For my good friend Laura's birthday we decided to try out the Berkeley sushi landmark that is Kirala. I'm not sure why we hadn't tried this place out earlier but we were finally able to check it off on the list of things to-do before graduation in spring '08.
Before I continue i should let the reader know that I am by no means a sushi expert. Novice would be an apt description of my case when it comes to Japanese style cuisine, and plenty of other topics to be honest. Alcohol also falls in the amateur category. Yet while I may not have a great deal of experience in these arenas, I still think I have good taste. But that's probably just my arrogance and the sake speaking.
We decided to try a tasting of three of their sakes. My favorite was the one on the left. It tasted very clean and fresh, with floral fruit flavors. Kind of like spring. The one in the middle I found to be rather bland. Not bad, but just not very interesting. I'm not really sure how to classify it but I just attributed it with what I guess to be a "sake" taste. The third one on the right was fun. It had sweet autumn tones that reminded me of pears and persimmons. Of the limited sampling of alcohols that I had tried up till that point in my post 21 career, I found sake to be one of my favorites. It just tasted crisp and clean and I liked how a variety of flavors shined through.
The meal began with the seemingly obligatory miso soup and spinach salad which was swimming in some sort of (perhaps soy? I don't really remember) vinaigrette. I have nothing against starting the meal like this, in fact I'm rather fond of the drinking soup without a spoon ritual, I just didn't really like drinking the salad too.
Next up came a round of appetizeresque selections starting with Shishito. While the description of grilled Japanese bell peppers topped with bonito flakes sounded tasty, the dish itself proved otherwise. I didn't find the bell peppers to be particularly yummy and thought they were actually a bit too charred. The super salty bonito flakes and minced ginger doused in soy sauce didn't help any either. Take it easy on the sodium, guys!
Grilled mushrooms were nothing fancy but quite good.
Here's where the meal began to gain a little momentum. The grilled scallops were topped with a creamy buerre blanc type sauce that had mild garlicky tones. The topiko added a nice splash of color, taste and texture variation. Overall this was one of my favorites of the evening and a definite must order in my book.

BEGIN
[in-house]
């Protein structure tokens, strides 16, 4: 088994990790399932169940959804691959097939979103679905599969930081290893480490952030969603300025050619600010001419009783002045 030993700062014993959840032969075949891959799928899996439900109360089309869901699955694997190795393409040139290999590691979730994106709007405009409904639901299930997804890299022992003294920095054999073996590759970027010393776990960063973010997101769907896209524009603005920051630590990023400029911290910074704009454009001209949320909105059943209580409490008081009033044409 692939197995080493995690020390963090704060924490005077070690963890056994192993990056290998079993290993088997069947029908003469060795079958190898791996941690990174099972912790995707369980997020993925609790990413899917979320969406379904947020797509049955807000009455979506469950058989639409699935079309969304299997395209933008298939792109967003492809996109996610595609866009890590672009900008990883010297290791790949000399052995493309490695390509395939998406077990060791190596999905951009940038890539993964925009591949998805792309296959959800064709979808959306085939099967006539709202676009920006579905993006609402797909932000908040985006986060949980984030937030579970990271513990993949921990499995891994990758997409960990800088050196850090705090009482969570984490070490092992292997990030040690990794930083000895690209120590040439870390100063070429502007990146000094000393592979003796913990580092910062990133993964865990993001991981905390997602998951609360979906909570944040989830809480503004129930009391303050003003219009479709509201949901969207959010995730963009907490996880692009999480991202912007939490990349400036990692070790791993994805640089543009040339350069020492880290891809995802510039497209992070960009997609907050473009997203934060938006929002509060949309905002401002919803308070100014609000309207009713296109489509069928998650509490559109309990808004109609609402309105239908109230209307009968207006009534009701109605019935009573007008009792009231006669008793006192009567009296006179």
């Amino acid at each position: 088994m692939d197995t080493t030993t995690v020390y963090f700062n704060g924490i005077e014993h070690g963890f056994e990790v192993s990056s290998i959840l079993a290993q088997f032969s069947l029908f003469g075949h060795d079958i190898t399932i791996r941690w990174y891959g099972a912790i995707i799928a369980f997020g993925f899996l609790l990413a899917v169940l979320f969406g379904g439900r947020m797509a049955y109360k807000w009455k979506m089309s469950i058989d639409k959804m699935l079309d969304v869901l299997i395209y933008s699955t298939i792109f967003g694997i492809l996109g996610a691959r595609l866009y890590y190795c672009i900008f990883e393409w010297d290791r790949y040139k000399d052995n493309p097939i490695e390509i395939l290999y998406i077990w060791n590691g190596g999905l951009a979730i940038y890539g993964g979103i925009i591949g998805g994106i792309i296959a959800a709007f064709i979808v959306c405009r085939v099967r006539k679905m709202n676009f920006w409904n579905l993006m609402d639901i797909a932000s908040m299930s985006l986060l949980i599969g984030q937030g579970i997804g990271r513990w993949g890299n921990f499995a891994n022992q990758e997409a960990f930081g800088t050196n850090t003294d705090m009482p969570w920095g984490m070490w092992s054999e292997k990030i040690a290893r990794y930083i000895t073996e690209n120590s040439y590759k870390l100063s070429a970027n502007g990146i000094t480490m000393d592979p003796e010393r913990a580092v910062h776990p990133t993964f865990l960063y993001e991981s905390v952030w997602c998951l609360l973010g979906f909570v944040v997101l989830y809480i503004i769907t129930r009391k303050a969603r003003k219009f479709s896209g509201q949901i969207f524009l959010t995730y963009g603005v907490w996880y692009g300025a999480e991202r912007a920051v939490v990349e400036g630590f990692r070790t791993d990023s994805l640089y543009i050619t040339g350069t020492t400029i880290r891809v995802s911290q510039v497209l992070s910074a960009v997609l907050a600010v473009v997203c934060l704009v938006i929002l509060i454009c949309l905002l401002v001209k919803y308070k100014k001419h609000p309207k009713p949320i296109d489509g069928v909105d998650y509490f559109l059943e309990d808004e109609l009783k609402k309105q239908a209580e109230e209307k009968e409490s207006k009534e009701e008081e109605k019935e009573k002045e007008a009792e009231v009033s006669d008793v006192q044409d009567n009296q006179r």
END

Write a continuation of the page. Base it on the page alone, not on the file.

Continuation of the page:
The sashimi was gorgeous. Thick, succulent slices of albacore and red tuna were delectable. The only fault one might be able to find with the dish if they were super nitpicky is that the cuts on a few of the pieces were a little jagged. Other than that, delicious.
We ordered some unagi as well since we are all big fans. It was good but the flesh seemed a little mushy and watery. But again, i don't eat Japanese food often enough to make a sound comparison to other times that I have had unagi and its texture.
This dish, the hamachi kama or yellowtail collar, was by far the star of the evening. It took a good 25 or 30 minutes to grill until the skin was perfectly crisp on the outside and the meat was moist and delicious. In an ideal world I would probably eat this at least once a day. Then again, in my ideal world I would have a voracious appetite, eat around 10 meals a day and manage not to become obese.
Having polished off the hamachi kama in half the time it took to make we decided we wanted more! We also sadly decided that unless they could prepare another one in about the same amount of time it took us to devour the first then we would probably have to go with something else. Alas we settled for the two dishes above. The first was a boring and unattractive spicy tuna and the second was a spicy octopus appetizer. The tuna was poor. There was hardly any fish in the roll and even if there had been it would have been impossible to taste due to the aggressiveness of the cayenne pepper. The octopus suffered from a similar problem. Although I am generally a big fan of spicy food, I thought they should have chosen a milder approach with both dishes. The heat was too much for the seafood to handle well.
We ended the meal properly with dessert. We had the mango pudding and the sweet potato pie. Both were very good. One bite of the mango pudding and you knew that it had to have been made with the real thing. It also lacked that eerie orange glow that's characteristic of out of the box mango puddings. The sweet potato pie was a lot of fun. It was like a pumpkin pie but denser and with a thinner crust. The spices were similar with cinnamon and possibly some nutmeg. I felt it was a perfect autumn dessert but I wouldn't be opposed in the least to having this pie in the spring or summer. I'm sure it would be a great way to end a summer evening BBQ.
The dinner at Kirala had its ups and downs. All things considered, including a price tag of around $130 for 3 (keep in mind that I'm a starving, err not so much after the meal I guess, college student) I felt that it was a good meal but nothing to rave about. Would I go again? Most likely yes. But I would be tempted to try other Japanese restaurants in the area before I made Kirala my go to. If you do go, consider sitting at the bar. You get to watch the chefs prepare the sushi and man the grill. Also definitely order the scallops, the hamachi kama and any of their sashimi.